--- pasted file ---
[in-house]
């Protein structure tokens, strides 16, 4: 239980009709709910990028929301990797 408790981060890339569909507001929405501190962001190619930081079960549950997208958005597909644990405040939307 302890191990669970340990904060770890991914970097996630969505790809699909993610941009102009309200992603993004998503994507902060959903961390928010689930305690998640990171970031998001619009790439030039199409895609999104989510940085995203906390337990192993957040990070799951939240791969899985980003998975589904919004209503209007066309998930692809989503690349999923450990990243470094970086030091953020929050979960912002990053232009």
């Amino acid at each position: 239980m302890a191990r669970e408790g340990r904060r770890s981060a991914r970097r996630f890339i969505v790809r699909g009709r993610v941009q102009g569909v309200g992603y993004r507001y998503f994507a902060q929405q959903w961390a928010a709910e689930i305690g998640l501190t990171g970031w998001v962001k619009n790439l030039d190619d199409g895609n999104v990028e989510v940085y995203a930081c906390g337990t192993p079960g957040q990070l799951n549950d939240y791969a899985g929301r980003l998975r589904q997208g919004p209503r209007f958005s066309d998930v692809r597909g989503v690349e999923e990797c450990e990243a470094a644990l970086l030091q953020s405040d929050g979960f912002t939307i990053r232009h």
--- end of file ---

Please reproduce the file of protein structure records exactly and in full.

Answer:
[in-house]
């Protein structure tokens, strides 16, 4: 239980009709709910990028929301990797 408790981060890339569909507001929405501190962001190619930081079960549950997208958005597909644990405040939307 302890191990669970340990904060770890991914970097996630969505790809699909993610941009102009309200992603993004998503994507902060959903961390928010689930305690998640990171970031998001619009790439030039199409895609999104989510940085995203906390337990192993957040990070799951939240791969899985980003998975589904919004209503209007066309998930692809989503690349999923450990990243470094970086030091953020929050979960912002990053232009």
């Amino acid at each position: 239980m302890a191990r669970e408790g340990r904060r770890s981060a991914r970097r996630f890339i969505v790809r699909g009709r993610v941009q102009g569909v309200g992603y993004r507001y998503f994507a902060q929405q959903w961390a928010a709910e689930i305690g998640l501190t990171g970031w998001v962001k619009n790439l030039d190619d199409g895609n999104v990028e989510v940085y995203a930081c906390g337990t192993p079960g957040q990070l799951n549950d939240y791969a899985g929301r980003l998975r589904q997208g919004p209503r209007f958005s066309d998930v692809r597909g989503v690349e999923e990797c450990e990243a470094a644990l970086l030091q953020s405040d929050g979960f912002t939307i990053r232009h």